A lot of factors went into my decision -- even though it's pre-K, not Harvard -- but it eventually came down to this: Sally doesn't want to go and I don't want to send her. It's not rocket science.
I have nothing against pre-school programs; in fact, I love pre-school. I'd keep the kids in pre-school forever if I could. The little cubbies, the art projects, the enthusiasm of the kids, the everything-in-miniature. It's a special time in our family, and that's part of the reason why I'm keeping Sally home.
Sally is a sweet and friendly girl with very little anxiety or shyness, but she doesn't want to go to pre-school. She wants to go to school, but only when she is going to the same school as Francie and Fiver.
I've tried every which way to Sunday to try and convince her that pre-school is fun! and full of friends! and books! and messy art that Mommy is not very fond of doing!
And still she wants nothing to do with it.
Then one day I asked Sally, "Would you like to have pre-school at home with me before you go to the big school?"
In less than a heartbeat, she replied, "That sounds great, Mama. I love school and you'll be my good teacher."
Duh. Why was I trying so hard to cajole her into school? She doesn't have a problem with the idea of going to school, she just wants to go where her brother and sister are. I shouldn't be surprised; she thinks they hung the moon.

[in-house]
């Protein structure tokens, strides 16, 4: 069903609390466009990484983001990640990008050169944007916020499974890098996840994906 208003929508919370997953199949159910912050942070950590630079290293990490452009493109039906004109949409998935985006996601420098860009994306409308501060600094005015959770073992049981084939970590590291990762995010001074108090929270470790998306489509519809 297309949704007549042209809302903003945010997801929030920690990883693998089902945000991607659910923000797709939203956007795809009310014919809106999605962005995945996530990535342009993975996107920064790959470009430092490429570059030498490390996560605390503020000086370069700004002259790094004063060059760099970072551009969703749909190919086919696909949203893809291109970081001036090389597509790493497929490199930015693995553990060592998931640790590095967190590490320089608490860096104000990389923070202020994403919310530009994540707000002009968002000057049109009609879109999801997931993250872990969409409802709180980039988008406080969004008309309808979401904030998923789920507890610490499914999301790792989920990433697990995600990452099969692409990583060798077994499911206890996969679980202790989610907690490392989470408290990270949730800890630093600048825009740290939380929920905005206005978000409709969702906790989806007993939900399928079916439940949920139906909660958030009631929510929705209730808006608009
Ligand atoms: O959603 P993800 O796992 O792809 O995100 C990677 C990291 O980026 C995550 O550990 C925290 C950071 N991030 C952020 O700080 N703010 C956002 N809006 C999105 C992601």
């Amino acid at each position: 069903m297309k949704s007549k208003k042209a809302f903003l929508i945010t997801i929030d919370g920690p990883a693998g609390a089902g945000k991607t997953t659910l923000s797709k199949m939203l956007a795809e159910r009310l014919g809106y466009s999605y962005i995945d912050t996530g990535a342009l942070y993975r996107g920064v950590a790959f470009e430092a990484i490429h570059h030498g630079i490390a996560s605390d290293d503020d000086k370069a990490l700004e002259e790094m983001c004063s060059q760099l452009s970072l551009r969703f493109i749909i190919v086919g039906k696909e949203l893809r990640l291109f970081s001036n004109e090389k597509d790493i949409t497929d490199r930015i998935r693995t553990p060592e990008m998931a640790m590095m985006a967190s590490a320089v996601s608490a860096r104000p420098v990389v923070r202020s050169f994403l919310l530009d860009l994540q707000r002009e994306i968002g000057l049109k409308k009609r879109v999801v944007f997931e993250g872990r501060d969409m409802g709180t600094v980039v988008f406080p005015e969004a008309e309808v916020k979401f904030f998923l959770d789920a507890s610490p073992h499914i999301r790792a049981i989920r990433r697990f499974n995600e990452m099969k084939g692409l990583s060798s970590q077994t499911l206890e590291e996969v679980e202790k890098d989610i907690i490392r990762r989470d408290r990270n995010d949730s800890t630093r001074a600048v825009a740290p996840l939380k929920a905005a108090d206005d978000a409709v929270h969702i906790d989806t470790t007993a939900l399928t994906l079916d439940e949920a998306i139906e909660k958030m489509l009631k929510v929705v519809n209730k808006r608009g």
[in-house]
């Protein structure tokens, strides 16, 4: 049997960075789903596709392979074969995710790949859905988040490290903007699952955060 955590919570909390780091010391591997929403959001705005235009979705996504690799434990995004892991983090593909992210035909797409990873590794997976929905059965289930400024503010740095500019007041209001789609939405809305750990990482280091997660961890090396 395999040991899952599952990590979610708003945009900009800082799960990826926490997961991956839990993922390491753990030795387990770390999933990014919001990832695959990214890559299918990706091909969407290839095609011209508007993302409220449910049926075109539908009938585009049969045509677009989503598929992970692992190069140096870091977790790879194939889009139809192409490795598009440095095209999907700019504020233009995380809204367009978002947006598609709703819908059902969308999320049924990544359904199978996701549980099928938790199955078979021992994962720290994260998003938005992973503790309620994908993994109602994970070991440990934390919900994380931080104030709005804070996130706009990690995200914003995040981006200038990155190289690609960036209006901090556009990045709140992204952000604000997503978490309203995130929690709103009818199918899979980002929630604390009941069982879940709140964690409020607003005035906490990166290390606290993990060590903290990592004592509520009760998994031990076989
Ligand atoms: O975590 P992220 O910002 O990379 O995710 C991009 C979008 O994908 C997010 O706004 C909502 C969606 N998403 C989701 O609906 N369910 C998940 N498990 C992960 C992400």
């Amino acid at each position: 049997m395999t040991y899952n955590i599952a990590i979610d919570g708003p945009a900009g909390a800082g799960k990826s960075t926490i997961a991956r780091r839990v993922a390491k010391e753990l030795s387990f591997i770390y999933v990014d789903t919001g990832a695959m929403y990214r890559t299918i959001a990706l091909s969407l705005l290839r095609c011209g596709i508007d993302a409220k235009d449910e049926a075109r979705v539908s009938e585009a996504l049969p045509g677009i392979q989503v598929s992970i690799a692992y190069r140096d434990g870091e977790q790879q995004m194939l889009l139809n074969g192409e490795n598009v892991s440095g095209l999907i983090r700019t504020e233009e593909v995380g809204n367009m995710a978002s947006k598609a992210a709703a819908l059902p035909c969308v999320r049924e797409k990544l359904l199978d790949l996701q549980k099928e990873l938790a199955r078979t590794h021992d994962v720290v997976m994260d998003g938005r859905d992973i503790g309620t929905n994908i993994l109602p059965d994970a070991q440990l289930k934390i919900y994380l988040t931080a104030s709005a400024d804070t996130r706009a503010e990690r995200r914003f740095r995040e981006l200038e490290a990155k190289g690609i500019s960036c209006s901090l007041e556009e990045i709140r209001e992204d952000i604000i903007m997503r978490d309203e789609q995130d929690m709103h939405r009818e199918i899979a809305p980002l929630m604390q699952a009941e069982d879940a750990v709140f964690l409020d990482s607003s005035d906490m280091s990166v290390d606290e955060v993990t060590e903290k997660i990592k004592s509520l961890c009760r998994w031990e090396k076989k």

And so we will be embarking on a little homeschool adventure next year. I know this is the right decision for us because Sally and I are both so happy with the arrangement.
Although I have some doubts about my abilities to be an especially patient teacher, I am comforted by the fact that I get to teach pre-school and not jump right into a sixth grade lesson plan.
So now I'm starting to look forward to doing all kinds of fun things with Sally. I have no idea if she'll be prepared for kindergarten, but I'm banking on her father's uber-smart genes kicking in and picking up the slack.
Today, Sally gave me a detailed recounting of Little Red Riding Hood while we were puttering around the house. She particularly stressed the part where Little Red's mother told her not to leave the path with her basket of goodies, and ended by saying,
"The lesson of this story is DON'T SHOW YOUR GOODIES TO ANYONE!"
See? I'm already teaching her life lessons. I might as well throw in some extra art projects and call it school.